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China halves stamp duty on stock trading to invigorate capital market

Xinhua | August 28, 2023


Photo taken on Nov. 15, 2021 shows a scene at the opening ceremony of the Beijing Stock Exchange, in Beijing, capital of China. (Xinhua/Li Xin)

China halved the 0.1 percent stamp duty on stock transactions effective Monday to invigorate the capital market and boost investor confidence, according to the Ministry of Finance and the State Taxation Administration.

Historically, the stamp duty reduction has significantly boosted the securities market, said He Daixin, a researcher with the Chinese Academy of Social Sciences.

In April 2008, Chinese securities regulators slashed the levy from 0.3 percent to 0.1 percent, and in September that year, the stamp duty was levied unilaterally on the seller, spurring bull runs.

Given the current complex economic situation, he added, the move will help boost market confidence.

China's major stock indices were higher in the morning session Monday, with the benchmark Shanghai Composite Index up 2.3 percent to 3,134.44 points, and the Shenzhen Component Index gaining 2.38 percent to 10,371.23 points at midday.

Cutting the stamp duty is conducive to reducing market transaction costs and easing the tax burden on investors, especially medium and small ones, said Zhao Xijun, a finance professor with Renmin University of China.

Data showed more than 220 million individual investors in China's stock market, accounting for 99.76 percent of the total. Among them, small and micro investors holding shares less than 100,000 yuan (about 13,917 U.S. dollars) accounted for 87.87 percent.

China's stamp tax revenue reached 128 billion yuan in the first seven months of this year. Experts believe that under the current situation of greater pressure on fiscal revenue and spending, the policy signals the country's endeavor to stimulate market vitality.

The Chinese authorities' latest move also comes after the Political Bureau of the Communist Party of China Central Committee meeting in late July urged efforts to invigorate capital markets and boost investor confidence. Since then, Chinese regulators have rolled out targeted and substantive measures.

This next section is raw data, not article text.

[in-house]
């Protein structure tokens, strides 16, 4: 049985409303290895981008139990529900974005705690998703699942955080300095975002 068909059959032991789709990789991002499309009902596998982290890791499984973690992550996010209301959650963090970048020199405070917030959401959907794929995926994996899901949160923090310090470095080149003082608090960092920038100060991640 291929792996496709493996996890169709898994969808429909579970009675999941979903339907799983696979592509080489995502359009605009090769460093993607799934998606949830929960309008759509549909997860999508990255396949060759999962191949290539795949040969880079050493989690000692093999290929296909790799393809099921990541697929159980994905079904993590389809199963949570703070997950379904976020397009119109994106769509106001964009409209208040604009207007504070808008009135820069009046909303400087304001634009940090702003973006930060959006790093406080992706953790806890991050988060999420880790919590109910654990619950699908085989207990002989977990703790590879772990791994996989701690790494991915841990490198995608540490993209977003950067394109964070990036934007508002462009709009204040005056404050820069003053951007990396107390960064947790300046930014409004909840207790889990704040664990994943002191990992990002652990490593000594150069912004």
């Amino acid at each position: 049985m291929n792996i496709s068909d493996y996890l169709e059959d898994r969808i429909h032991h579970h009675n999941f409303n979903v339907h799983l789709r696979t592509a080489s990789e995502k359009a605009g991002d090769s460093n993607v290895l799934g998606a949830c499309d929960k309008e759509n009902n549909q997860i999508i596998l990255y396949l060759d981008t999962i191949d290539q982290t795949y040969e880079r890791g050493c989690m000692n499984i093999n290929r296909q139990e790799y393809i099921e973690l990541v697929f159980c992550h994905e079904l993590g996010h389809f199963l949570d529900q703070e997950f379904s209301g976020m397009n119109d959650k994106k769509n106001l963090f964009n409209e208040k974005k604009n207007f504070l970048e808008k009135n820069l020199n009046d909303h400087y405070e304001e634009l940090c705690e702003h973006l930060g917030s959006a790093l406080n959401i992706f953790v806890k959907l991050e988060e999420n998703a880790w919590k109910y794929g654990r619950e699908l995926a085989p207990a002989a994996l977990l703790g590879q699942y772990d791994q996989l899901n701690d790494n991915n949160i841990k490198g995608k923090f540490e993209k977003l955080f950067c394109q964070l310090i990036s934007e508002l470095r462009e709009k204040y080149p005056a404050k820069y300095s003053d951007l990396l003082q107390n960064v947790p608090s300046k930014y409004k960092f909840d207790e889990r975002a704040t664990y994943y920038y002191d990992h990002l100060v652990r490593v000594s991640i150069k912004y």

On Aug. 18, the China Securities Regulatory Commission (CSRC) announced a raft of support policies, including cutting transaction fees, developing equity funds and considering the creation of a "green channel" for technology companies that aim for breakthroughs in core technologies.

Along with the stamp duty cut move, the CSRC said on Sunday that China will slow the pace of initial public offerings and further regulate major shareholders' share reductions.

The total size of major shareholders' holding reduction will be managed, the CSRC said, adding that the controlling shareholder or actual controller of a listed company will be unable to reduce their holdings via the secondary market in several scenarios, including when the company sees its stock price drop below its initial offering price, when it has not distributed any cash dividends in the past three years and when cumulative cash dividends are less than 30 percent of the company's average annual net profit of the past three years.

Also on Sunday, the minimum margin ratio of financing for purchasing securities will be lowered from 100 percent to 80 percent in China, effective after shares close on Sept. 8, 2023. The CSRC noted that moderately lowering the minimum margin ratio will help put available funds to good use.

The policy mix will promote a more virtuous cycle of investment and financing and inject more confidence and certainty into the market, said Zhao.

Besides the latest efforts in capital market, the central bank also unveiled measures to bolster the economic recovery. Since August, China has cut the interest rates of the medium-term lending facility, reverse repos and standing lending facility, and China's loan prime rate also saw its second decline this year.

Analysts believe the move will help shore up credit demand and boost consumption and investment growth.